shorter post: who cares?
longer post: this morning, i read an article in the travel section of the Tribune called "Lost in Ireland." the subtitle was "where are my roots?" i read the article, written by a trib staff reporter about a trip he and his mother took to ireland to attempt to fill in holes in the family genealogy. if i had a nickel for every person i know who has gone, or would want to go, to ireland to "find their roots," well...insert your favorite "if i had a nickel" punchline here.
i am fascinated by our collective fascination with ancestry and genealogy. the author of the article and his mother were sincerely passionate about filling out the picture of their grandfathers, grandmothers, great-grandparents, etc. i have no doubt that they feel their lives will be somehow enriched by seeing a long-dead relative's name on a census in a musty library in some small irish town. but i'll be damned if i can actually figure out how it matters.
what is our obsession with "where we are from" really about? what do we gain from the knowledge that yes, great-grandfather patrick o'riley did reside in tullamore during 1836, or whatever particulars it is we're looking for? when you're four or five generations removed from "the old sod," you're not really from ireland, or italy, or russia, or whatever place it is to which you so romantically cling. sure, i have irish ancestors. my mom knows some things about them, there's a rough history somewhere - but how exactly does that impact my own life? it doesn't. i'm not irish, and i think it's kinda insulting to actual irish people for me to claim as such. people who adopt these pseudo-ethnic identities ("i'm italian! i love pasta!" "i'm irish! i love arguing!") based on a relative who immigrated over 100 years ago drive me crazy.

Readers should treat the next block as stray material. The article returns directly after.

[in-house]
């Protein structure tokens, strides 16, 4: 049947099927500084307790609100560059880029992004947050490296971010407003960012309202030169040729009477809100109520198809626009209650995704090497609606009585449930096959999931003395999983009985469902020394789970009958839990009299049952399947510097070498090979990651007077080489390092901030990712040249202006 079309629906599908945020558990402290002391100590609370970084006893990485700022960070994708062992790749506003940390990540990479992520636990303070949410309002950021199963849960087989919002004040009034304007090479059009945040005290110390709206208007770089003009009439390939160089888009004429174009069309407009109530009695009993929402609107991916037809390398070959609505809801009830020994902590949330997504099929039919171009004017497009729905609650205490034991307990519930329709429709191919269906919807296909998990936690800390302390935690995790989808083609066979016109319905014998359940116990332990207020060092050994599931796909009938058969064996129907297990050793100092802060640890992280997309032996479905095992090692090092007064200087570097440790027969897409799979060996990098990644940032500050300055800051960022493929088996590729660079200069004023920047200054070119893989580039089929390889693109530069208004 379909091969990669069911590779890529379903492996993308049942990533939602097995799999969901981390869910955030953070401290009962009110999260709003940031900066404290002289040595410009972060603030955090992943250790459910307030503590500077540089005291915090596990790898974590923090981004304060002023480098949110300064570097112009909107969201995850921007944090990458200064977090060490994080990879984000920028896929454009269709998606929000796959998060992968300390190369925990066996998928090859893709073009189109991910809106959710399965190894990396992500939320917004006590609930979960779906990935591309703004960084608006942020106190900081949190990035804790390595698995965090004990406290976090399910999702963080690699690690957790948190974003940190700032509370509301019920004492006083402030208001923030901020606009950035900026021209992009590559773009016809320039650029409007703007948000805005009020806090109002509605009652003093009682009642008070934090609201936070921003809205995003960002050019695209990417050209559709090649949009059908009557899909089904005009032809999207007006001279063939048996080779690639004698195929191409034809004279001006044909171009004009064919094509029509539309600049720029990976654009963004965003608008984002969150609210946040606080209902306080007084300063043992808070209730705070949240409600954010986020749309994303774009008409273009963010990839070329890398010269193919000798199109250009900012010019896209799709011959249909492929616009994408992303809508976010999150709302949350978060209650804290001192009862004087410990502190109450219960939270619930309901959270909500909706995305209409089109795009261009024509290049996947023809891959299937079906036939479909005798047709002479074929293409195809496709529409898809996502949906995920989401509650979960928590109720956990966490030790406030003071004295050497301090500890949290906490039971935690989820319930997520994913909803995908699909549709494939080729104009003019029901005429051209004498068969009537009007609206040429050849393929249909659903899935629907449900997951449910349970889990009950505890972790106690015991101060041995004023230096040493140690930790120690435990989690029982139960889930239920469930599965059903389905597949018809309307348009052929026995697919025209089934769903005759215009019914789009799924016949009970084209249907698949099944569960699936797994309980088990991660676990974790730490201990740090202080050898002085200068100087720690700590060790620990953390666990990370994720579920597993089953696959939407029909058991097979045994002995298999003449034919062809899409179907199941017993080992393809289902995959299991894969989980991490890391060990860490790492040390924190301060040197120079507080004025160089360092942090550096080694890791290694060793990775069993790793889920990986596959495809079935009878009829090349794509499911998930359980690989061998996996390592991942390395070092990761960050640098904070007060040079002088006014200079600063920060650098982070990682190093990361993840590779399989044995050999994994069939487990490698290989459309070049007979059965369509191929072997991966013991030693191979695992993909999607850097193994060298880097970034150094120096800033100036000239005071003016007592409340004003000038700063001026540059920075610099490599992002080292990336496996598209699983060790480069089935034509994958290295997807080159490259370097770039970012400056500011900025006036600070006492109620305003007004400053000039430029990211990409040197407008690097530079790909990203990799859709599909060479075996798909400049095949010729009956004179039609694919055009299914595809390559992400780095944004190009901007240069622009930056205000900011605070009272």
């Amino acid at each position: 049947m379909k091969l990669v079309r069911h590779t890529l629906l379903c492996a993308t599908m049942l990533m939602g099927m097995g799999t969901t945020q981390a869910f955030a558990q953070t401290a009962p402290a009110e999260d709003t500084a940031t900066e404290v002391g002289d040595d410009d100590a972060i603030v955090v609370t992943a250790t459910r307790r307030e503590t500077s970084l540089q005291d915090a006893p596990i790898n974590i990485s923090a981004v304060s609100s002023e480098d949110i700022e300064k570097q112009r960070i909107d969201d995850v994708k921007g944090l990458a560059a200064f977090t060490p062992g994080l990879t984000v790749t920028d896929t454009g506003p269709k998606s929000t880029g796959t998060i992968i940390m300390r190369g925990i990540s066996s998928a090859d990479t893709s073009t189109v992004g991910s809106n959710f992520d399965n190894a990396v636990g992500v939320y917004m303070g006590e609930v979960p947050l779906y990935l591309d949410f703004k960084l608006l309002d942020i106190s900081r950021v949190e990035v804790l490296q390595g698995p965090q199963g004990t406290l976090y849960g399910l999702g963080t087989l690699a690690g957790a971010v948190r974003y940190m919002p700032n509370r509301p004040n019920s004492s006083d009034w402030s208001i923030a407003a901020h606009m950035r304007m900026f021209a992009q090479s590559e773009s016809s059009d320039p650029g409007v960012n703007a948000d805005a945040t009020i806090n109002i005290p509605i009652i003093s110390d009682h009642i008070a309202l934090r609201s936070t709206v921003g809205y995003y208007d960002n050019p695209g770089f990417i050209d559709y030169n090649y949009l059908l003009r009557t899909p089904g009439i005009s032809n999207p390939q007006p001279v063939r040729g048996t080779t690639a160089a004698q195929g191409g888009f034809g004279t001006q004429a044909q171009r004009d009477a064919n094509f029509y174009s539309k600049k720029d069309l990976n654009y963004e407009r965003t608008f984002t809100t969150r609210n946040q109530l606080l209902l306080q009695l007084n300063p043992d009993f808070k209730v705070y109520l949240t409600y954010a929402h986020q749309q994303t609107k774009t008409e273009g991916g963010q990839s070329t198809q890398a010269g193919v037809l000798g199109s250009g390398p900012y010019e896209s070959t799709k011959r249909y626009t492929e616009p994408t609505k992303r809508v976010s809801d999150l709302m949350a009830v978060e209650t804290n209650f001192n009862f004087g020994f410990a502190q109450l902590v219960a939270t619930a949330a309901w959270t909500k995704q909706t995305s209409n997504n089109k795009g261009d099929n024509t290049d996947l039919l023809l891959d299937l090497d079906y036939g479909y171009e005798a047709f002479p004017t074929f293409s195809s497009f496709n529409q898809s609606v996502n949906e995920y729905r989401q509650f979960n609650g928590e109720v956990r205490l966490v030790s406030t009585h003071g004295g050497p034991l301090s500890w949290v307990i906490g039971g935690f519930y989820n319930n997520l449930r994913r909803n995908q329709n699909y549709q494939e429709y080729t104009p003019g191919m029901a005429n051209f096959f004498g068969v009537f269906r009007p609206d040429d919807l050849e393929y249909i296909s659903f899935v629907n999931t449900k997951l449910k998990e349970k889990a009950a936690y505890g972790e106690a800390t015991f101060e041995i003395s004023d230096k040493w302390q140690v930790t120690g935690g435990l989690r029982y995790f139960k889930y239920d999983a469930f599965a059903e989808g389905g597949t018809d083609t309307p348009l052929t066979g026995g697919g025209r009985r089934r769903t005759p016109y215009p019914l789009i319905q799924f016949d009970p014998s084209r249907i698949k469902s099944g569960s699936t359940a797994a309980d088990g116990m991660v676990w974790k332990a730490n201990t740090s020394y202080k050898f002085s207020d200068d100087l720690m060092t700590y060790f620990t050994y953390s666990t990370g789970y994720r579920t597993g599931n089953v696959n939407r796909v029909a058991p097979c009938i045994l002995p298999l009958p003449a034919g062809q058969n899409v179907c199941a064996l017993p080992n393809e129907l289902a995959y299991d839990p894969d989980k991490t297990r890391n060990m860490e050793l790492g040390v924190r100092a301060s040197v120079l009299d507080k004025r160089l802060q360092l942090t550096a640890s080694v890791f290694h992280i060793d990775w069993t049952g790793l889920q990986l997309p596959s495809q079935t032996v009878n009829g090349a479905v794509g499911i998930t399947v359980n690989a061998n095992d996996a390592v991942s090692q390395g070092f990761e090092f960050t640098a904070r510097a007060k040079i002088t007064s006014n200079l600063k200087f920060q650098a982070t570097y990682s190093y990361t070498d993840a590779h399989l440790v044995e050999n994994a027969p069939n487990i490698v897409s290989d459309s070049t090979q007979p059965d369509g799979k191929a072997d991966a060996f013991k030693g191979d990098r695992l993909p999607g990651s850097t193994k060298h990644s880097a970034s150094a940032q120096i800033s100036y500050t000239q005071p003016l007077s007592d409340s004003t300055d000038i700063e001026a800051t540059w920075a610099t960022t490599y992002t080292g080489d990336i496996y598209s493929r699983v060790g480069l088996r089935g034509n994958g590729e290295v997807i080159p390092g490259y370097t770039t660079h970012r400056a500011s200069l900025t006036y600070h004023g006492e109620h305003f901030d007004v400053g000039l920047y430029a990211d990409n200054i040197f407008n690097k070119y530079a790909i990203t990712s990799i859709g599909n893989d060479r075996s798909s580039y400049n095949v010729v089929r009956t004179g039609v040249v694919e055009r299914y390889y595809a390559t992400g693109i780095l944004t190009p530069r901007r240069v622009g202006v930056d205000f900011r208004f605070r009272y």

i knew a guy in college that was the worst kid of pseudo-ethnic identity offender. we christened him (behind his back, of course, as we were vicious and mean) "House of Pain," as he was the most stridently obnoxious brand of fake irish. he had the stereotypical irish "look," with red hair, pale skin, and freckles, and there was obviously some irish heritage to his name. however, he took this to mean that he was the embodiment of all things irish (nevermind that he could tell you nothing about cromwell, 1798, 1916, etc) and it was his sole duty to remind everyone that ireland is the greatest nation on the face of the earth (regardless of the fact that he had never set foot there). he had a tattoo of a tiger on a bed of shamrocks. he was prone to getting drunk and wrapping himself in the irish flag. need i go on?
i don't mean to equate House of Pain with anyone who has ever been interested in the lineage. that is unfair to the 279,999,999 americans who are not House of Pain. however, my point is this: i think a fixation on where one is from, on "roots," distracts you from the really important thing, which is where you are right now. who you are right now. i know that the past informs the present, but really, what happened when you were six is far more important than what ship your great-great-aunt was on when she arrived at Ellis Island. if you're looking that far back in order to get a sense of what your life is about, well, you're not going to find it.